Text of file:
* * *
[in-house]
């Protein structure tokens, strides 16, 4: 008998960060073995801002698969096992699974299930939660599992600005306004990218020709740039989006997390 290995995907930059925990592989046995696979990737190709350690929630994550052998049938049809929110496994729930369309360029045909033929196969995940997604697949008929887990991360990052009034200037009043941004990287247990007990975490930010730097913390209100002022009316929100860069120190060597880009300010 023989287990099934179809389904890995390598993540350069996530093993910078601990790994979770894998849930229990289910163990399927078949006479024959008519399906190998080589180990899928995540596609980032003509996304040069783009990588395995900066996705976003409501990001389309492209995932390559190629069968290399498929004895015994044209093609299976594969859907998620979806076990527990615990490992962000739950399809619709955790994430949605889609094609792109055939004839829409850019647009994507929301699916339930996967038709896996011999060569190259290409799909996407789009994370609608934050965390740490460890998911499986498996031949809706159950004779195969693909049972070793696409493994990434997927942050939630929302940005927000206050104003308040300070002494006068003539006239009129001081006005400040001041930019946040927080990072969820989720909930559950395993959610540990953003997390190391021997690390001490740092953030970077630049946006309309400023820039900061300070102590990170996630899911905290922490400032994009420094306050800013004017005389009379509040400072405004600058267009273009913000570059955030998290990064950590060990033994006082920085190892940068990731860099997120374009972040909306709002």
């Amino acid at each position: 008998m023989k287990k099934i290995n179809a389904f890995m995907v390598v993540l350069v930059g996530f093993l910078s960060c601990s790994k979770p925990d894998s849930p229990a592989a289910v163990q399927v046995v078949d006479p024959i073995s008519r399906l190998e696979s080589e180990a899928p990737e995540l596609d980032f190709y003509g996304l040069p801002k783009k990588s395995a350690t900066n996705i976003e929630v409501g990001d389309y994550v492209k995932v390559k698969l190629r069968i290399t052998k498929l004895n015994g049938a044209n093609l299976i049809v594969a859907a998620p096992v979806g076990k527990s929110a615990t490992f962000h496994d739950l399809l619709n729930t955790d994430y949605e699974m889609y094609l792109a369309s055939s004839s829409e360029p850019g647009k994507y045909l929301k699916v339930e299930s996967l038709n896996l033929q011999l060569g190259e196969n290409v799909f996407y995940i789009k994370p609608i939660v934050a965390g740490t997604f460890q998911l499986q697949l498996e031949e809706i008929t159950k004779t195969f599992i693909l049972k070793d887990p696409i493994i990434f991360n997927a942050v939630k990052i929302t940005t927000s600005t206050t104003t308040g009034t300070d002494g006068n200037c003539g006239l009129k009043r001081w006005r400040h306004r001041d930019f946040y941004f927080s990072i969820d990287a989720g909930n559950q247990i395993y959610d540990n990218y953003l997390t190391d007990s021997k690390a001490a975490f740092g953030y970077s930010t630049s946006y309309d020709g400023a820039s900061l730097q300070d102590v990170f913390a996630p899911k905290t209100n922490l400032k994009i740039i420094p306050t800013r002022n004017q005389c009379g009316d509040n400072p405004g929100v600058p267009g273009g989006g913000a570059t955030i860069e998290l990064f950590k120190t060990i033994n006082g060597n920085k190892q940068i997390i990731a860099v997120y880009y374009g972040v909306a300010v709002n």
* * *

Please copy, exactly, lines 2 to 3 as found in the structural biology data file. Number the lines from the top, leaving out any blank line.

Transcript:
């Protein structure tokens, strides 16, 4: 008998960060073995801002698969096992699974299930939660599992600005306004990218020709740039989006997390 290995995907930059925990592989046995696979990737190709350690929630994550052998049938049809929110496994729930369309360029045909033929196969995940997604697949008929887990991360990052009034200037009043941004990287247990007990975490930010730097913390209100002022009316929100860069120190060597880009300010 023989287990099934179809389904890995390598993540350069996530093993910078601990790994979770894998849930229990289910163990399927078949006479024959008519399906190998080589180990899928995540596609980032003509996304040069783009990588395995900066996705976003409501990001389309492209995932390559190629069968290399498929004895015994044209093609299976594969859907998620979806076990527990615990490992962000739950399809619709955790994430949605889609094609792109055939004839829409850019647009994507929301699916339930996967038709896996011999060569190259290409799909996407789009994370609608934050965390740490460890998911499986498996031949809706159950004779195969693909049972070793696409493994990434997927942050939630929302940005927000206050104003308040300070002494006068003539006239009129001081006005400040001041930019946040927080990072969820989720909930559950395993959610540990953003997390190391021997690390001490740092953030970077630049946006309309400023820039900061300070102590990170996630899911905290922490400032994009420094306050800013004017005389009379509040400072405004600058267009273009913000570059955030998290990064950590060990033994006082920085190892940068990731860099997120374009972040909306709002």
């Amino acid at each position: 008998m023989k287990k099934i290995n179809a389904f890995m995907v390598v993540l350069v930059g996530f093993l910078s960060c601990s790994k979770p925990d894998s849930p229990a592989a289910v163990q399927v046995v078949d006479p024959i073995s008519r399906l190998e696979s080589e180990a899928p990737e995540l596609d980032f190709y003509g996304l040069p801002k783009k990588s395995a350690t900066n996705i976003e929630v409501g990001d389309y994550v492209k995932v390559k698969l190629r069968i290399t052998k498929l004895n015994g049938a044209n093609l299976i049809v594969a859907a998620p096992v979806g076990k527990s929110a615990t490992f962000h496994d739950l399809l619709n729930t955790d994430y949605e699974m889609y094609l792109a369309s055939s004839s829409e360029p850019g647009k994507y045909l929301k699916v339930e299930s996967l038709n896996l033929q011999l060569g190259e196969n290409v799909f996407y995940i789009k994370p609608i939660v934050a965390g740490t997604f460890q998911l499986q697949l498996e031949e809706i008929t159950k004779t195969f599992i693909l049972k070793d887990p696409i493994i990434f991360n997927a942050v939630k990052i929302t940005t927000s600005t206050t104003t308040g009034t300070d002494g006068n200037c003539g006239l009129k009043r001081w006005r400040h306004r001041d930019f946040y941004f927080s990072i969820d990287a989720g909930n559950q247990i395993y959610d540990n990218y953003l997390t190391d007990s021997k690390a001490a975490f740092g953030y970077s930010t630049s946006y309309d020709g400023a820039s900061l730097q300070d102590v990170f913390a996630p899911k905290t209100n922490l400032k994009i740039i420094p306050t800013r002022n004017q005389c009379g009316d509040n400072p405004g929100v600058p267009g273009g989006g913000a570059t955030i860069e998290l990064f950590k120190t060990i033994n006082g060597n920085k190892q940068i997390i990731a860099v997120y880009y374009g972040v909306a300010v709002n």